The working group was authorized after legislators failed to pass a bill this year governing so-called “drug-endangered” children. Dale Woolery, spokesman for the Governor’s Office of Drug Control Policy, says the panel will include child welfare advocates, substance abuse experts and law enforcement officials.
Woolery says, “The concerns generally are for the welfare, what’s best for children, who may be exposed to drugs that wind up in their system or are living in an environment where drugs are used or sold or in some cases manufactured.” Child welfare advocates say fewer children are being tested for drugs in their systems under a new child abuse investigation protocol at the Iowa Department of Human Services and a DHS spokeswoman says more families are taking advantage of services under the new system. Woolery says child welfare is at stake.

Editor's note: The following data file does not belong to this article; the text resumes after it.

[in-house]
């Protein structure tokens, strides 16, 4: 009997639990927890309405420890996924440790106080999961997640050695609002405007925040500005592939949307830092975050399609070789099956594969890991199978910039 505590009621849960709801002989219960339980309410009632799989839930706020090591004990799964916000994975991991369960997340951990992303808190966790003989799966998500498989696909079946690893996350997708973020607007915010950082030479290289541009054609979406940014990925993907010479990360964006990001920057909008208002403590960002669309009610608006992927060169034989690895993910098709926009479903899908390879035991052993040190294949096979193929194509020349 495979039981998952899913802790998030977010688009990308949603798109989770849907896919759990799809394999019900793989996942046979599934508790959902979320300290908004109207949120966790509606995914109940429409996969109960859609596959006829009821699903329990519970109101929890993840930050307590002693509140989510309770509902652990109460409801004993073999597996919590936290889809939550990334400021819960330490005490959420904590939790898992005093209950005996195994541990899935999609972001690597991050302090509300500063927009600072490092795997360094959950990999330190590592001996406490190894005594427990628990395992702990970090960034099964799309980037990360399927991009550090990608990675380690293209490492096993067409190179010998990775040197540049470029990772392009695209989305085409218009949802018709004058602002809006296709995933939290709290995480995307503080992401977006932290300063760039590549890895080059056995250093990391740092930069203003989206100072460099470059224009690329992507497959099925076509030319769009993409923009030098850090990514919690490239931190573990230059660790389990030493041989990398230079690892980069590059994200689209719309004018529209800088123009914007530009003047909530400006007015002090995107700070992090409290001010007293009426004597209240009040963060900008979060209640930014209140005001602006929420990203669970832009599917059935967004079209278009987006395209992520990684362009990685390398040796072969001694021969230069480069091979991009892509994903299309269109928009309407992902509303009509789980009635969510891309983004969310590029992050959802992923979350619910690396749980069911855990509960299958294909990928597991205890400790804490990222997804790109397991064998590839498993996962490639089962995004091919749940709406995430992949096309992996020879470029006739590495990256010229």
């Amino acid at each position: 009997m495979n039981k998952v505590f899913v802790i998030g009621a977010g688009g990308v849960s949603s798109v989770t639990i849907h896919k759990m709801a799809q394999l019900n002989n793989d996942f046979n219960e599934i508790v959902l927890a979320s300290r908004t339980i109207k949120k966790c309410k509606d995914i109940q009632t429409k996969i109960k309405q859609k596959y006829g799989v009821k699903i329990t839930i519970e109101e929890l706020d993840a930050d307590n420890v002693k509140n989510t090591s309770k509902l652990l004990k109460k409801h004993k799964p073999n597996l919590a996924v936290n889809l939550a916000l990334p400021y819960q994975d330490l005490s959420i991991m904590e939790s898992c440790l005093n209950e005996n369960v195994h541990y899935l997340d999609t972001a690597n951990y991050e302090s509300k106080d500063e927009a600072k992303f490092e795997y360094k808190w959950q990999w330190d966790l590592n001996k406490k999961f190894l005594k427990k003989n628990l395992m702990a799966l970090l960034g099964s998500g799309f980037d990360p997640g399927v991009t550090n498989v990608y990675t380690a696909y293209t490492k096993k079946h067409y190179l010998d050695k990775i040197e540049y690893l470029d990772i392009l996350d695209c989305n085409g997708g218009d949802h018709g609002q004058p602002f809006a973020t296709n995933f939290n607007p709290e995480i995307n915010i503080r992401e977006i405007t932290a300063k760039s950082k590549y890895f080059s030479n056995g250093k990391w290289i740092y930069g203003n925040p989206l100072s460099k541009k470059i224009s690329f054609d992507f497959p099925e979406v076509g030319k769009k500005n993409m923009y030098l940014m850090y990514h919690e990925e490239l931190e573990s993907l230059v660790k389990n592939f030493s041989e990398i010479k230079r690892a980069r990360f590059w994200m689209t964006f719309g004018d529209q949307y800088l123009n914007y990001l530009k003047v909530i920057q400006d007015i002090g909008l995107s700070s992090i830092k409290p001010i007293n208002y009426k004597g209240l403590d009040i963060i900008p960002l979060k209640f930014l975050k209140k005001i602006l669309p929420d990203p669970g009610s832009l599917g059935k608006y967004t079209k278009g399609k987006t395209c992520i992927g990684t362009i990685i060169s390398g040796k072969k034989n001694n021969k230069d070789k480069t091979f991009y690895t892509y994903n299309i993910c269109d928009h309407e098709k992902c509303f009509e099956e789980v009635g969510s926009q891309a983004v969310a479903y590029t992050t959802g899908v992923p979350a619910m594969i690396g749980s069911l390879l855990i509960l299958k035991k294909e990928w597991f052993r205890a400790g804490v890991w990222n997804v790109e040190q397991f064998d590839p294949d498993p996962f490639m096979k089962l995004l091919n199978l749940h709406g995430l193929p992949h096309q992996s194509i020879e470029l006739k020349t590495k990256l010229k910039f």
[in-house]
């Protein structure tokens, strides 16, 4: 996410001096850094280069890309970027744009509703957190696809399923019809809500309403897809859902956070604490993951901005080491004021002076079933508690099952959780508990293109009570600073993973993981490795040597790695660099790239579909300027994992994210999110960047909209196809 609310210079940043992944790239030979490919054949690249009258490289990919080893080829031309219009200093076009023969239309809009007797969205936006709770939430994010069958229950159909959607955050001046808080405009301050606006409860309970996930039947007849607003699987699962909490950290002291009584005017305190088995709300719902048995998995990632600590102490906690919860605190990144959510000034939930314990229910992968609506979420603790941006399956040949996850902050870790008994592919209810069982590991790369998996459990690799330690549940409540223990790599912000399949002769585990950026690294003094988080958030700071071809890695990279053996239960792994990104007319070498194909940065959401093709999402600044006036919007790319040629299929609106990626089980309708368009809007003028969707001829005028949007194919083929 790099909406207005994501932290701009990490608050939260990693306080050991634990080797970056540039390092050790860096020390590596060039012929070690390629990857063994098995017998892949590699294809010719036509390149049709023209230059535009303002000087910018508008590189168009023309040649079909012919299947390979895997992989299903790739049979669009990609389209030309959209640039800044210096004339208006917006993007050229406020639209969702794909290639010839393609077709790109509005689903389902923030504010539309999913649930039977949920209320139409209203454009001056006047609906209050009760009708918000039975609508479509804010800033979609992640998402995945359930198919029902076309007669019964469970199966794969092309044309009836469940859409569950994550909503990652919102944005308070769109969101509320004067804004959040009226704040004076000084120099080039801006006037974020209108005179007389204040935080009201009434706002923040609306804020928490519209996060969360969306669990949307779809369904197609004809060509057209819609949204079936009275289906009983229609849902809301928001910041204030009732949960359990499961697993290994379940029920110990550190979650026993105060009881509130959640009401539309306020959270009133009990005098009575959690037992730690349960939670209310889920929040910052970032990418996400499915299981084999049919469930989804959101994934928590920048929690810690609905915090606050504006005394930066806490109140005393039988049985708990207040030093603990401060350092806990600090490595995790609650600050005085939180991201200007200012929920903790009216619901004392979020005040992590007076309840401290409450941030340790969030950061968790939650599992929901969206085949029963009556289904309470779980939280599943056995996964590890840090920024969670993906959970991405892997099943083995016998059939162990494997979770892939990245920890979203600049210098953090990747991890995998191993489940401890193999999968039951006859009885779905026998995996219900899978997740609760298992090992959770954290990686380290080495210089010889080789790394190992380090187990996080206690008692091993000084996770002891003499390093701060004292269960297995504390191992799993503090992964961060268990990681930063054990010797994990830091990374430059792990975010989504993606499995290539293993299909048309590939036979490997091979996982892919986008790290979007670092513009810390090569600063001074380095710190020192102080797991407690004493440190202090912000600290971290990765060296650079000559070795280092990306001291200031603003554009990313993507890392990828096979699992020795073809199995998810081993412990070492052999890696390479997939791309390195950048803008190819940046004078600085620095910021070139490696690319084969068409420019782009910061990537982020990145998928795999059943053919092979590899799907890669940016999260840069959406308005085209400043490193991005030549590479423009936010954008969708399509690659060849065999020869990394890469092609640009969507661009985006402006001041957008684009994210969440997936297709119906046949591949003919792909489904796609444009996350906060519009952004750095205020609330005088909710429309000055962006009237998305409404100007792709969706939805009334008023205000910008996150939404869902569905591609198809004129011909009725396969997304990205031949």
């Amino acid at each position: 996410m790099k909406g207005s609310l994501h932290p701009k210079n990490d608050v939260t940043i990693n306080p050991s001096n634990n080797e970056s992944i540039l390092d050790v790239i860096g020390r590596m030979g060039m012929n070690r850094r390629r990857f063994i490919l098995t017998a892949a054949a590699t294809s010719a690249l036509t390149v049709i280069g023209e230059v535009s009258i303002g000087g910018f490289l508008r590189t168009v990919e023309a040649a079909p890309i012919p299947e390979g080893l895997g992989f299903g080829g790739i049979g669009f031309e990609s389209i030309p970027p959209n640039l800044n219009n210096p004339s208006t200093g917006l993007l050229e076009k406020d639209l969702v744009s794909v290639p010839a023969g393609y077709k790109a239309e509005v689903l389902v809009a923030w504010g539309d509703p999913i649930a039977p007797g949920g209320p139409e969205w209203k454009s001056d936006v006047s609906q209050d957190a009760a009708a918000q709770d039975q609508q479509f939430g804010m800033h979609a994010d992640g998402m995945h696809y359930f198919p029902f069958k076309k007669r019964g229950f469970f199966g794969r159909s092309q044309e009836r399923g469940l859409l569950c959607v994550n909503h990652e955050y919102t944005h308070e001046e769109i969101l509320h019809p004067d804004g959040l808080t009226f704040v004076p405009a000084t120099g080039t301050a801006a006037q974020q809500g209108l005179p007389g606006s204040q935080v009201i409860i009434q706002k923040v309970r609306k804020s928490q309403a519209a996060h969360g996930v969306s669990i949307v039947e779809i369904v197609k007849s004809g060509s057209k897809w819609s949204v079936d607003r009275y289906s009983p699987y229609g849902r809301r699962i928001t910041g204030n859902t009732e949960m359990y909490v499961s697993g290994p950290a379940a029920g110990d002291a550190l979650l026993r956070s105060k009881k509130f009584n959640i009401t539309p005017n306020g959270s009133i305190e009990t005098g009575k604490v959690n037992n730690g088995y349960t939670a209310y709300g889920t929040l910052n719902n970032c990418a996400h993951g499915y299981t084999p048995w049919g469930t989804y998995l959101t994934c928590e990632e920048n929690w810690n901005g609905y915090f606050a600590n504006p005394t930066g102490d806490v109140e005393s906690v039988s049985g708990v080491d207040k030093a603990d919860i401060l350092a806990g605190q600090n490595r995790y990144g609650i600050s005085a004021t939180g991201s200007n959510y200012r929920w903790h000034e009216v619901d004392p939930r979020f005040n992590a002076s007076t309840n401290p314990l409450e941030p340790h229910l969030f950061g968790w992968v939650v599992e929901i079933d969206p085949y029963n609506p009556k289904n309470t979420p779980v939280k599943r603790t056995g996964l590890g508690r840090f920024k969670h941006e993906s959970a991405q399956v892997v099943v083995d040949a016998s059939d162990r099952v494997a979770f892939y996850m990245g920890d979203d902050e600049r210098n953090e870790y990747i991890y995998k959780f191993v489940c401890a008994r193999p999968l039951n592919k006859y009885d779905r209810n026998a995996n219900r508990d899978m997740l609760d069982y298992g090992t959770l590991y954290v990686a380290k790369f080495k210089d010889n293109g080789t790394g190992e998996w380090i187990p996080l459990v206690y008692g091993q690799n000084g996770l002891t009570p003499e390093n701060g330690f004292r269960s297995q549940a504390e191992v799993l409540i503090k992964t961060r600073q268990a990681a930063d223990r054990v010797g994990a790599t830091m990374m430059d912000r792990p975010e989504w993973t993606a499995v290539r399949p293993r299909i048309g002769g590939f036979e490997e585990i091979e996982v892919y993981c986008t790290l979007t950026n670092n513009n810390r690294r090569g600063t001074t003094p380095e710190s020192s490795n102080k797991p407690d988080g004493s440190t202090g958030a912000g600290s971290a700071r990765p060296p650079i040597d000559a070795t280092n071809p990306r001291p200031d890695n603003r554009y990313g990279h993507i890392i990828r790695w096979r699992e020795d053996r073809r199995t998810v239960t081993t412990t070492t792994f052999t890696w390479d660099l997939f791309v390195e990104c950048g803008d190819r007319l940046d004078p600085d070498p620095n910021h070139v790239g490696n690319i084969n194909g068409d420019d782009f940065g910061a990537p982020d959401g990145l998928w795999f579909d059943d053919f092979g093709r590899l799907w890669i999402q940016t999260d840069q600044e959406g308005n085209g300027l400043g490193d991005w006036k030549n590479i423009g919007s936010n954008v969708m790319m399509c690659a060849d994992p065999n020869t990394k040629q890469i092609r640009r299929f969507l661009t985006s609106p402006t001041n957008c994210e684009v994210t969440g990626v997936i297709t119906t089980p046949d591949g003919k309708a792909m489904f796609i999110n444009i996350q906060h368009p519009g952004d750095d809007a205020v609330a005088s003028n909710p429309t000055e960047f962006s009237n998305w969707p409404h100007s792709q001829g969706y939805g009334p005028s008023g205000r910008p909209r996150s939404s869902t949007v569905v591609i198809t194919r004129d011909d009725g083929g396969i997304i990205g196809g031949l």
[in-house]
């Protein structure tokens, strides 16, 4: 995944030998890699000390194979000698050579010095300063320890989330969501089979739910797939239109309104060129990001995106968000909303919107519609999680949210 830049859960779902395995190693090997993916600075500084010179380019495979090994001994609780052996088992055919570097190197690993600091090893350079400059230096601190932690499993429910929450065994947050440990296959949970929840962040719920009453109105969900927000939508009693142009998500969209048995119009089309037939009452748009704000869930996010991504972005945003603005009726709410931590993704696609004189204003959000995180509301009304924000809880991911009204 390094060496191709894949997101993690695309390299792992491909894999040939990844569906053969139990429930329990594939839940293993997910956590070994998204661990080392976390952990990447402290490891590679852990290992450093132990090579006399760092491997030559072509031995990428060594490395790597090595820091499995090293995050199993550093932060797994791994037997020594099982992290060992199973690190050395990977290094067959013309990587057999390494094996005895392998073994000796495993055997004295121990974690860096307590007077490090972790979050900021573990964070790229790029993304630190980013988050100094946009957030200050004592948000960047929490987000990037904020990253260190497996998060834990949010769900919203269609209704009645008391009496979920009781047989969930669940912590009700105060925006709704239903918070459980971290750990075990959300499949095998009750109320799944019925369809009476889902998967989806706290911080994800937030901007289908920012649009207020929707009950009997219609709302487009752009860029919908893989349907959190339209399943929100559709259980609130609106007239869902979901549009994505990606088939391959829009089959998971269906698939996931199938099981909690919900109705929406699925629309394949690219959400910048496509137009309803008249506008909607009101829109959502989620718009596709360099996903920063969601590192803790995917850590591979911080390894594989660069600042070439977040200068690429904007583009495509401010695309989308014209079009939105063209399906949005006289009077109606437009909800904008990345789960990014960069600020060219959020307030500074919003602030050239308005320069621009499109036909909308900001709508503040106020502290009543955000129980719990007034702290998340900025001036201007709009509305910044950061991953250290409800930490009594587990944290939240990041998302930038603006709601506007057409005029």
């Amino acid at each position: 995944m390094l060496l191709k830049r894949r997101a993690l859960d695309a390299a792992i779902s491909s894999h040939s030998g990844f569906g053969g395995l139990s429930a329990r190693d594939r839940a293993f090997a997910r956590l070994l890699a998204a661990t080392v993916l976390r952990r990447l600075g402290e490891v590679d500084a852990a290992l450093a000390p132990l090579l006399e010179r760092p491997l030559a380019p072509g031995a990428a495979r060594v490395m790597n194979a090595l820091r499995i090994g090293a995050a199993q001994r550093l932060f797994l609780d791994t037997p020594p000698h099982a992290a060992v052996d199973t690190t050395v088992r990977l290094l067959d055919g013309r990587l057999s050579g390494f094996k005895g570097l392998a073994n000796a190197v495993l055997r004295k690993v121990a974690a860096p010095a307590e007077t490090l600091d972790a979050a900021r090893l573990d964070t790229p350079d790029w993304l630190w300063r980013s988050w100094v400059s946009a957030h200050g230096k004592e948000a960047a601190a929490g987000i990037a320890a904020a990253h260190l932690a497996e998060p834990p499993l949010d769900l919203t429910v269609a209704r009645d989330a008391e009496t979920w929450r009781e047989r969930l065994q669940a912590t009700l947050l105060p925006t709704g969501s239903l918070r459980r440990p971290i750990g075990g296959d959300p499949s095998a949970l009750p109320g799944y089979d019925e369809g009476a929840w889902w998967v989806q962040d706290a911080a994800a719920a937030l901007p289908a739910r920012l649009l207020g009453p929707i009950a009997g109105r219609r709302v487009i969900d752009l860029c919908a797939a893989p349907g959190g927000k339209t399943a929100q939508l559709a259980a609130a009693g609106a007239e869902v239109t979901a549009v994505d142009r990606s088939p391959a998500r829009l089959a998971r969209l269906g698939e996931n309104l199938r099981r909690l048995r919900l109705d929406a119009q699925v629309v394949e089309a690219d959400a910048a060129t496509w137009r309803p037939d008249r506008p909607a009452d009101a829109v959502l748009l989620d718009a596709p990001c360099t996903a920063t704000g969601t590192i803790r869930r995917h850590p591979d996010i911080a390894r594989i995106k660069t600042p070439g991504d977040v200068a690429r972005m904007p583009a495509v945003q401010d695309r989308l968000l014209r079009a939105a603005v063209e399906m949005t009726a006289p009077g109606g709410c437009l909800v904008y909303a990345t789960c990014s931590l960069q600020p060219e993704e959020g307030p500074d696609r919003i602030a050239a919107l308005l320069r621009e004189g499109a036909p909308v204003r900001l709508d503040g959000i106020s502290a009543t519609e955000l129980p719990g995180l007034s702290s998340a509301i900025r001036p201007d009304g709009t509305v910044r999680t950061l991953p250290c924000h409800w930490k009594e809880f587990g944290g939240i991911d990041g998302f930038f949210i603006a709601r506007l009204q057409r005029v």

“Once someone knows that caregivers have been drug-involved is that child or are the children in that home are they safe, are they safe a month from now, six months from now?” Woolery says. “What’s happening to intervene in that situation?” A bill which failed to pass the legislature this year would have required notifying law enforcement if investigators determine that a child is “drug-endangered,” which would be a new term in Iowa law. Now, law enforcement is notified if a child is in imminent danger.
(Thanks to Joyce Russell, Iowa Public Radio)